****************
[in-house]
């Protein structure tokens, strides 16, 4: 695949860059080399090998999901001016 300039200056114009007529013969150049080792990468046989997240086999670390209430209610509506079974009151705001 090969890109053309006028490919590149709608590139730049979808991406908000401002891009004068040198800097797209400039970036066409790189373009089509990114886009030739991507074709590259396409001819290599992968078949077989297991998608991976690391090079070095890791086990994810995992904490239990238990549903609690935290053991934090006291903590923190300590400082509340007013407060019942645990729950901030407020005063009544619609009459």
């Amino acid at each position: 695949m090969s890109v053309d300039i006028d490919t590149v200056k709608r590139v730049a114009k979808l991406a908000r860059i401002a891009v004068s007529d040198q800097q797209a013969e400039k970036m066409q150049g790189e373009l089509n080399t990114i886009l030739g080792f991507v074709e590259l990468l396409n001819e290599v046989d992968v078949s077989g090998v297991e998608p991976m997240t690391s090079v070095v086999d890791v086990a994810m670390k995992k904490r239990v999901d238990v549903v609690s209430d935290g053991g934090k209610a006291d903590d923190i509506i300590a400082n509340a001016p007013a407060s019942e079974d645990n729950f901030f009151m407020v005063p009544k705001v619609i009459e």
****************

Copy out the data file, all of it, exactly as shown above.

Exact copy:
[in-house]
């Protein structure tokens, strides 16, 4: 695949860059080399090998999901001016 300039200056114009007529013969150049080792990468046989997240086999670390209430209610509506079974009151705001 090969890109053309006028490919590149709608590139730049979808991406908000401002891009004068040198800097797209400039970036066409790189373009089509990114886009030739991507074709590259396409001819290599992968078949077989297991998608991976690391090079070095890791086990994810995992904490239990238990549903609690935290053991934090006291903590923190300590400082509340007013407060019942645990729950901030407020005063009544619609009459």
């Amino acid at each position: 695949m090969s890109v053309d300039i006028d490919t590149v200056k709608r590139v730049a114009k979808l991406a908000r860059i401002a891009v004068s007529d040198q800097q797209a013969e400039k970036m066409q150049g790189e373009l089509n080399t990114i886009l030739g080792f991507v074709e590259l990468l396409n001819e290599v046989d992968v078949s077989g090998v297991e998608p991976m997240t690391s090079v070095v086999d890791v086990a994810m670390k995992k904490r239990v999901d238990v549903v609690s209430d935290g053991g934090k209610a006291d903590d923190i509506i300590a400082n509340a001016p007013a407060s019942e079974d645990n729950f901030f009151m407020v005063p009544k705001v619609i009459e």